ShareThis Page

Air quality in Pittsburgh area improves, but there's still 'much to do'

| Thursday, April 20, 2017, 5:48 p.m.
Keith Hodan | Tribune-Review
FirstEnegy's Mitchell Power Plant, in Union, Washington County, Wednesday, September 18, 2013, is one of three power stations that are the subject of a 2005 lawsuit by Pennsylvania and four other states who claim the utility ignored air pollution laws for more than two decades.

The Greater Pittsburgh area experienced fewer days of high particle air pollution from 2013 to 2015 than ever before, according to an American Lung Association report.

That's a big improvement from the 2008 report, when the Pittsburgh area was ranked the nation's “most polluted city” in the same category, the association's 2017 State of the Air report said.

Pittsburgh is one of eight areas nationwide that achieved its best air quality levels ever for year-round particle pollution, according to the report. The Harrisburg/York/Lebanon area was also named as one of the eight.

Despite the improvement, Allegheny County is still listed as 13th worst in the country for people being at risk for year-round particle pollution in 2017, the report said, a failing grade in that category.

“We recently met the short-term fine particulate EPA standard and the ozone EPA standard,” Allegheny County Health Department's executive director, Dr. Karen Hacker, said in a prepared statement. “We soon expect to meet the annual particulate value.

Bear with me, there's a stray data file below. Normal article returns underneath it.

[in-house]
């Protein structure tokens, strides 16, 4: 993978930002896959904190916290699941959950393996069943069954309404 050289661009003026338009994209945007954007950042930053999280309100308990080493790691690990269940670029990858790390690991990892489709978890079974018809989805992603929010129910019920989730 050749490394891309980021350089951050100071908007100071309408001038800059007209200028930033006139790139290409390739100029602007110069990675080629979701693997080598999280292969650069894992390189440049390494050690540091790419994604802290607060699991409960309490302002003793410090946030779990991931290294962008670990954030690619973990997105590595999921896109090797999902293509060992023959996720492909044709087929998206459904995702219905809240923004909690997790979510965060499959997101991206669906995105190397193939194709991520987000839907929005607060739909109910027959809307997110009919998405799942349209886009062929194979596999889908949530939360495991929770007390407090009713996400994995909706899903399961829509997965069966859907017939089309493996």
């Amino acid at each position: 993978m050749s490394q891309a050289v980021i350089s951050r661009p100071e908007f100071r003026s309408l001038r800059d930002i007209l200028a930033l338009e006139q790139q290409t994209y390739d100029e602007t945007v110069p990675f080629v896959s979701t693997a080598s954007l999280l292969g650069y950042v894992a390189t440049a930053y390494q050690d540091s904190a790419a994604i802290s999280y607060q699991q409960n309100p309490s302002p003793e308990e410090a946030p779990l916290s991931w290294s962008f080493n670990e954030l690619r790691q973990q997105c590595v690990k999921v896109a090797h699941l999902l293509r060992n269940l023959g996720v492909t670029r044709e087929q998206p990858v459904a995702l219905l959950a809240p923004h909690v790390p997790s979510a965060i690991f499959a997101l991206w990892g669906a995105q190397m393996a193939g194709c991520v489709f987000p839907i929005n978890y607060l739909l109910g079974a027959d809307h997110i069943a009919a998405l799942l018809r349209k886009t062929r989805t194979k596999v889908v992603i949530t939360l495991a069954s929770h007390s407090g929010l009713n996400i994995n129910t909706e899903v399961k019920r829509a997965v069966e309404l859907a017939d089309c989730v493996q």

“While we are proud of these improvements, and thank our public advocates and industry for their contributions, we still have much to do. Simply meeting the standard is not enough and we will continue to work with all stakeholders to improve the air quality in Allegheny County that impacts the health of the public.”

Theresa Clift is a Tribune-Review staff writer. Reach her at 412-380-5669 or

TribLIVE commenting policy

You are solely responsible for your comments and by using you agree to our Terms of Service.

We moderate comments. Our goal is to provide substantive commentary for a general readership. By screening submissions, we provide a space where readers can share intelligent and informed commentary that enhances the quality of our news and information.

While most comments will be posted if they are on-topic and not abusive, moderating decisions are subjective. We will make them as carefully and consistently as we can. Because of the volume of reader comments, we cannot review individual moderation decisions with readers.

We value thoughtful comments representing a range of views that make their point quickly and politely. We make an effort to protect discussions from repeated comments either by the same reader or different readers

We follow the same standards for taste as the daily newspaper. A few things we won't tolerate: personal attacks, obscenity, vulgarity, profanity (including expletives and letters followed by dashes), commercial promotion, impersonations, incoherence, proselytizing and SHOUTING. Don't include URLs to Web sites.

We do not edit comments. They are either approved or deleted. We reserve the right to edit a comment that is quoted or excerpted in an article. In this case, we may fix spelling and punctuation.

We welcome strong opinions and criticism of our work, but we don't want comments to become bogged down with discussions of our policies and we will moderate accordingly.

We appreciate it when readers and people quoted in articles or blog posts point out errors of fact or emphasis and will investigate all assertions. But these suggestions should be sent via e-mail. To avoid distracting other readers, we won't publish comments that suggest a correction. Instead, corrections will be made in a blog post or in an article.